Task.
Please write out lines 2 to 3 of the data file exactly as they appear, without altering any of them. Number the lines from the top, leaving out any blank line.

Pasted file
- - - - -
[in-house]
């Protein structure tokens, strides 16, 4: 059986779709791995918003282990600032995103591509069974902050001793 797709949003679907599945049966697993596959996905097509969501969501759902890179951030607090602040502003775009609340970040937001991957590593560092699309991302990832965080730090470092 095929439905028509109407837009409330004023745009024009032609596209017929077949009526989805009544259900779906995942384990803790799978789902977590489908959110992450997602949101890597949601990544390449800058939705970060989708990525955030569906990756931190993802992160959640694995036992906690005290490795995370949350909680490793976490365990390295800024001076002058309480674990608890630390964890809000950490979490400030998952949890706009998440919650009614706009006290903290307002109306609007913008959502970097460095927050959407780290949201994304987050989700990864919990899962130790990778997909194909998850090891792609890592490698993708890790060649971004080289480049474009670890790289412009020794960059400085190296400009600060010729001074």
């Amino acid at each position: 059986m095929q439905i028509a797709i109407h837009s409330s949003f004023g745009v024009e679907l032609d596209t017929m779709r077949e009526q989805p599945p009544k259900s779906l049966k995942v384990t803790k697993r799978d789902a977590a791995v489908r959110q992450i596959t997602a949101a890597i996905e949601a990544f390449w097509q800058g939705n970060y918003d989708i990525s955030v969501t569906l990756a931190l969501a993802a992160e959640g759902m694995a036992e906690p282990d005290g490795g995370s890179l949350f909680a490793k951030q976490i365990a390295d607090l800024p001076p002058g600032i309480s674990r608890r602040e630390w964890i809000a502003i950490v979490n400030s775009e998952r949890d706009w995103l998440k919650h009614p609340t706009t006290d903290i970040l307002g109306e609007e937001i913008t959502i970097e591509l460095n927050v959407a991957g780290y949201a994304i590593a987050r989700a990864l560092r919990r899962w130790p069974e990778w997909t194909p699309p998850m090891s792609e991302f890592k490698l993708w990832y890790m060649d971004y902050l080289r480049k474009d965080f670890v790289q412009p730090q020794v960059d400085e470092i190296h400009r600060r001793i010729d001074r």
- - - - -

């Protein structure tokens, strides 16, 4: 059986779709791995918003282990600032995103591509069974902050001793 797709949003679907599945049966697993596959996905097509969501969501759902890179951030607090602040502003775009609340970040937001991957590593560092699309991302990832965080730090470092 095929439905028509109407837009409330004023745009024009032609596209017929077949009526989805009544259900779906995942384990803790799978789902977590489908959110992450997602949101890597949601990544390449800058939705970060989708990525955030569906990756931190993802992160959640694995036992906690005290490795995370949350909680490793976490365990390295800024001076002058309480674990608890630390964890809000950490979490400030998952949890706009998440919650009614706009006290903290307002109306609007913008959502970097460095927050959407780290949201994304987050989700990864919990899962130790990778997909194909998850090891792609890592490698993708890790060649971004080289480049474009670890790289412009020794960059400085190296400009600060010729001074």
């Amino acid at each position: 059986m095929q439905i028509a797709i109407h837009s409330s949003f004023g745009v024009e679907l032609d596209t017929m779709r077949e009526q989805p599945p009544k259900s779906l049966k995942v384990t803790k697993r799978d789902a977590a791995v489908r959110q992450i596959t997602a949101a890597i996905e949601a990544f390449w097509q800058g939705n970060y918003d989708i990525s955030v969501t569906l990756a931190l969501a993802a992160e959640g759902m694995a036992e906690p282990d005290g490795g995370s890179l949350f909680a490793k951030q976490i365990a390295d607090l800024p001076p002058g600032i309480s674990r608890r602040e630390w964890i809000a502003i950490v979490n400030s775009e998952r949890d706009w995103l998440k919650h009614p609340t706009t006290d903290i970040l307002g109306e609007e937001i913008t959502i970097e591509l460095n927050v959407a991957g780290y949201a994304i590593a987050r989700a990864l560092r919990r899962w130790p069974e990778w997909t194909p699309p998850m090891s792609e991302f890592k490698l993708w990832y890790m060649d971004y902050l080289r480049k474009d965080f670890v790289q412009p730090q020794v960059d400085e470092i190296h400009r600060r001793i010729d001074r």